Should a rookie quarterback start right away or learn from a mentor?
It depends on the rookie quarterback. It has always depended on the rookie quarterback.
None of this year's rookies appear ready to start right away. The same can be said of the 2013 and 2012 crops. Those who ended up starting immediately (like Derek Carr) only won the job because expected mentors got hurt or proved too rickety to earn starting jobs. At the same time, Andrew Luck had little to learn from the bench in 2012, and it would have taken a heck of a journeyman to hold off Russell Wilson once he began battling for the starting job. Robert Griffin III probably needed a journeyman reliever at the end of his rookie season more than at the beginning.
Anyone who tries to statistically study the question of whether rookie quarterbacks should be mentored always runs into the same problem. Let's call it the Goofus and Gallant scenario:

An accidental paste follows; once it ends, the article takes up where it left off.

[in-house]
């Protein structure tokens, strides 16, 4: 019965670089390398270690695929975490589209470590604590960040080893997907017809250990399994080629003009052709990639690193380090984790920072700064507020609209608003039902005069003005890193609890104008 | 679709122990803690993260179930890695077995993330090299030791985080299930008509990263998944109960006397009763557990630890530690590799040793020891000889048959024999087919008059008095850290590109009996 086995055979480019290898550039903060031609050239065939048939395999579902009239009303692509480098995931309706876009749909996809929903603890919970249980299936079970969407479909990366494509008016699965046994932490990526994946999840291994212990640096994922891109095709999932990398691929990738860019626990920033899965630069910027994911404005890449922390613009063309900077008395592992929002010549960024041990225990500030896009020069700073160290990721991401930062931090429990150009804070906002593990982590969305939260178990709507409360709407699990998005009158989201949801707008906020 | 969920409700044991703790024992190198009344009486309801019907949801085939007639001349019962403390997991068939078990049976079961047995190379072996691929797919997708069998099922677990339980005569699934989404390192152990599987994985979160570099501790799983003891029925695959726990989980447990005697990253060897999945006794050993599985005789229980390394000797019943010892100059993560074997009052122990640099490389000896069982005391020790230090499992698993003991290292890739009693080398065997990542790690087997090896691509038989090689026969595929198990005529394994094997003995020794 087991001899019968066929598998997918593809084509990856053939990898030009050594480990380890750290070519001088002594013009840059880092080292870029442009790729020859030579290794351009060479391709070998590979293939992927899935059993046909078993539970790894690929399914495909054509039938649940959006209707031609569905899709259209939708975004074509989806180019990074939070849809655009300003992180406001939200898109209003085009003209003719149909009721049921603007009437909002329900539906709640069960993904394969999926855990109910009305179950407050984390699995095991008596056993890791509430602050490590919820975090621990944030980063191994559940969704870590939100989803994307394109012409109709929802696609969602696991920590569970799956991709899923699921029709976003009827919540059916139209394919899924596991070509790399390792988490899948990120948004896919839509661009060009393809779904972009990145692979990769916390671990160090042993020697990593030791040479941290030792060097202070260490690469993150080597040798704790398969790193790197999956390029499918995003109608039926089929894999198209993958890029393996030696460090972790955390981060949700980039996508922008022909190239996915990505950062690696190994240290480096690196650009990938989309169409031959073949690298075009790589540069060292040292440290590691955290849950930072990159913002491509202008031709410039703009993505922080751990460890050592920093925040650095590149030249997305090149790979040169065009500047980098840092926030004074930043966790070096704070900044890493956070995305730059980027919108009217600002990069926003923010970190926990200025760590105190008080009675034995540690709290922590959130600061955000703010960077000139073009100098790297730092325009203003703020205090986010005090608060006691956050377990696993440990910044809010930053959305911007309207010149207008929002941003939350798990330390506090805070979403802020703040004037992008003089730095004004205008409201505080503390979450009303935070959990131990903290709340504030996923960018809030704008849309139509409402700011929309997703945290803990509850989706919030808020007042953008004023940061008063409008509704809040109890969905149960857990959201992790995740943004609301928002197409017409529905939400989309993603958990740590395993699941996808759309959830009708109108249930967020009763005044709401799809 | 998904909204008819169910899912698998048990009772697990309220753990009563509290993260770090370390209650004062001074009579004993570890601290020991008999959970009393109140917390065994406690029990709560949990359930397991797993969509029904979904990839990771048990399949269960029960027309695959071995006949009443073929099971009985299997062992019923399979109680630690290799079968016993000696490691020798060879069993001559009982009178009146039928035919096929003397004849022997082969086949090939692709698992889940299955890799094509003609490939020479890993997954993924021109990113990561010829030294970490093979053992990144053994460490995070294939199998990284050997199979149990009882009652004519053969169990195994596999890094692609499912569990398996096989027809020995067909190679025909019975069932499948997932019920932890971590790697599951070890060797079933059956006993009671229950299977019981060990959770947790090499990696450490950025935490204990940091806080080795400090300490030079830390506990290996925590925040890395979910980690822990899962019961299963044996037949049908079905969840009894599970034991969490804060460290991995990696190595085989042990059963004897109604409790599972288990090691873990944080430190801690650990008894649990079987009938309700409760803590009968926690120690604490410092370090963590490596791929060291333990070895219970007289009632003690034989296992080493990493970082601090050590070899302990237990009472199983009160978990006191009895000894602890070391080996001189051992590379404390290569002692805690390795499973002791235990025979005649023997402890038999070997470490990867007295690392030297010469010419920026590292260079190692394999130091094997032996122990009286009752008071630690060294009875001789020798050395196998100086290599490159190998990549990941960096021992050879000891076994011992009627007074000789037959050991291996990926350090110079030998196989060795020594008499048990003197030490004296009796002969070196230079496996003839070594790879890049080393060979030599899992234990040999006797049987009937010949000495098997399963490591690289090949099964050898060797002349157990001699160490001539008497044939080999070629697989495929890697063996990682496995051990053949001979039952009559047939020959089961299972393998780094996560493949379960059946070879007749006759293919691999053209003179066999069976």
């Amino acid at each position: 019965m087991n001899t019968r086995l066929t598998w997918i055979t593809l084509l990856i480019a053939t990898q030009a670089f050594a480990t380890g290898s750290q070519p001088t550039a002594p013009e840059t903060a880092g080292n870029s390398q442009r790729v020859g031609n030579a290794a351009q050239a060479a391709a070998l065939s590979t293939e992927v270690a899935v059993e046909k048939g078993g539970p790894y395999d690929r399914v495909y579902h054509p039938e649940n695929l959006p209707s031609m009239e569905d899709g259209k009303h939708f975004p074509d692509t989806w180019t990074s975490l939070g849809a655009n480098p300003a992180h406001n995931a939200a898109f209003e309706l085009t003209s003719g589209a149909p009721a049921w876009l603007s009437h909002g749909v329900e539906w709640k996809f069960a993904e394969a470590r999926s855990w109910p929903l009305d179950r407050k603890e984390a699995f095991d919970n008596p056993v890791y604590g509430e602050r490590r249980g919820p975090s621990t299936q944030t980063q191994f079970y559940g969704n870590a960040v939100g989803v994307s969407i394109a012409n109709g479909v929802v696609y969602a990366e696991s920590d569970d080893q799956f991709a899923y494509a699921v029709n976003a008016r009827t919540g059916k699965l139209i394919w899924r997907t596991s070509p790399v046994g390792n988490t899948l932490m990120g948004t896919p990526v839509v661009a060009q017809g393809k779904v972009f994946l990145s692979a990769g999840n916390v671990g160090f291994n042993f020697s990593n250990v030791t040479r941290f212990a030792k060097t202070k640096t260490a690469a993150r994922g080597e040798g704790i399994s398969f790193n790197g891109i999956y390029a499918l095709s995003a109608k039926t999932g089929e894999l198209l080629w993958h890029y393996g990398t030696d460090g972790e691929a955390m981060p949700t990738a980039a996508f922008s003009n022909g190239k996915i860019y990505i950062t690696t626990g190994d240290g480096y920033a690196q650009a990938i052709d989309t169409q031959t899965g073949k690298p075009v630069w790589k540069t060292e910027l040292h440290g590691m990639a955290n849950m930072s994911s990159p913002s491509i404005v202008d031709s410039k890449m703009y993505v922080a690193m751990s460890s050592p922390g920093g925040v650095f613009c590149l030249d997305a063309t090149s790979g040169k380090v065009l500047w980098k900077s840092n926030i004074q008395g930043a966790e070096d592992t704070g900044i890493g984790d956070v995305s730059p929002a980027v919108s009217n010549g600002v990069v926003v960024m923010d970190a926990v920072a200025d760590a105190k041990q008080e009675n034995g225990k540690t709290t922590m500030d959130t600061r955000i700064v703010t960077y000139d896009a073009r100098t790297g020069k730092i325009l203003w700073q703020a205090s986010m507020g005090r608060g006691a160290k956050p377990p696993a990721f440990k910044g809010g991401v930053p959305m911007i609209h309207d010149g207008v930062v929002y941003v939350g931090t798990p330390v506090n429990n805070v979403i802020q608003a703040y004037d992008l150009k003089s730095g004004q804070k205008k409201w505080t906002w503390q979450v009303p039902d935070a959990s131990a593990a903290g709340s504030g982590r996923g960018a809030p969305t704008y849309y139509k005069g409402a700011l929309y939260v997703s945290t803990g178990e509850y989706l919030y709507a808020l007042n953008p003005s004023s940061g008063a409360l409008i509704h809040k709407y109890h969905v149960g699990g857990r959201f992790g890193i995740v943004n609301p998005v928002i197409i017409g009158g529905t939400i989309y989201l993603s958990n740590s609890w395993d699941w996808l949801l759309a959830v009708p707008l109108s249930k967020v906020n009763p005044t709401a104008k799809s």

Goofus and Gallant are both first-round rookie quarterbacks.
Gallant does everything he can to prove that he is mature and grounded. Goofus buys a fleet of speedboats with his signing bonus.
Gallant methodically learns the playbook and wins over his teammates in the locker room. Goofus gets sacked in 7-on-7 drills and calls the veteran starting middle linebacker "Sparky."
Coaches trust Gallant with the starting job. He starts slowly and makes plenty of mistakes but finishes the season with 3,100 passing yards, 26 touchdowns and the esteem of his teammates.
Goofus backs into the starting job when his mentor gets hurt or falters and throws 21 interceptions.
Conclusion based solely on statistics: Making a rookie quarterback the opening day starter is the best strategy, because it worked for Gallant.
That's what we call a selection bias in the statistical business.
Even if a rookie quarterback has the maturity of Bruce Arians, every team with a young quarterback should have a veteran mentor. Young quarterbacks need every available practice rep. Veteran-for-hire backups can generally stay sharp enough to play with minimal reps.